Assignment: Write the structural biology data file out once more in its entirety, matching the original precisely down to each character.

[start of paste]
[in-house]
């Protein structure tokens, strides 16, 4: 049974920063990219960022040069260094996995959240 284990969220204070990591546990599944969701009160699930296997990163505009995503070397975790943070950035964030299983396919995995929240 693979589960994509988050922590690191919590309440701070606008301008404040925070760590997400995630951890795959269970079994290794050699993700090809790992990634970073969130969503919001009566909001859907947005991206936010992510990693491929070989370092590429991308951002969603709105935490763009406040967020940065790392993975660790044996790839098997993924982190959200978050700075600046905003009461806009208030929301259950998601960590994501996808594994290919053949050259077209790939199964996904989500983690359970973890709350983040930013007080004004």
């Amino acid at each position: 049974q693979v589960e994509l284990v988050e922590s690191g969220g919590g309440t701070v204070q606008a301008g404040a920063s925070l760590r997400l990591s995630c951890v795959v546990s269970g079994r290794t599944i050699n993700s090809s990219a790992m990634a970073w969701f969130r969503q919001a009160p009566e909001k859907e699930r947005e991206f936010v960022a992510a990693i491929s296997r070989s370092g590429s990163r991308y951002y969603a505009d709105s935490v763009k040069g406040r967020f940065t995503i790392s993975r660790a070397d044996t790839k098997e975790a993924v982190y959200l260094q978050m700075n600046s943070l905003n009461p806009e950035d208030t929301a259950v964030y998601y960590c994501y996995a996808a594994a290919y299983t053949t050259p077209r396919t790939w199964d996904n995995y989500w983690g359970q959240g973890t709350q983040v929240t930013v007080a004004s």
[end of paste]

[in-house]
């Protein structure tokens, strides 16, 4: 049974920063990219960022040069260094996995959240 284990969220204070990591546990599944969701009160699930296997990163505009995503070397975790943070950035964030299983396919995995929240 693979589960994509988050922590690191919590309440701070606008301008404040925070760590997400995630951890795959269970079994290794050699993700090809790992990634970073969130969503919001009566909001859907947005991206936010992510990693491929070989370092590429991308951002969603709105935490763009406040967020940065790392993975660790044996790839098997993924982190959200978050700075600046905003009461806009208030929301259950998601960590994501996808594994290919053949050259077209790939199964996904989500983690359970973890709350983040930013007080004004």
């Amino acid at each position: 049974q693979v589960e994509l284990v988050e922590s690191g969220g919590g309440t701070v204070q606008a301008g404040a920063s925070l760590r997400l990591s995630c951890v795959v546990s269970g079994r290794t599944i050699n993700s090809s990219a790992m990634a970073w969701f969130r969503q919001a009160p009566e909001k859907e699930r947005e991206f936010v960022a992510a990693i491929s296997r070989s370092g590429s990163r991308y951002y969603a505009d709105s935490v763009k040069g406040r967020f940065t995503i790392s993975r660790a070397d044996t790839k098997e975790a993924v982190y959200l260094q978050m700075n600046s943070l905003n009461p806009e950035d208030t929301a259950v964030y998601y960590c994501y996995a996808a594994a290919y299983t053949t050259p077209r396919t790939w199964d996904n995995y989500w983690g359970q959240g973890t709350q983040v929240t930013v007080a004004s």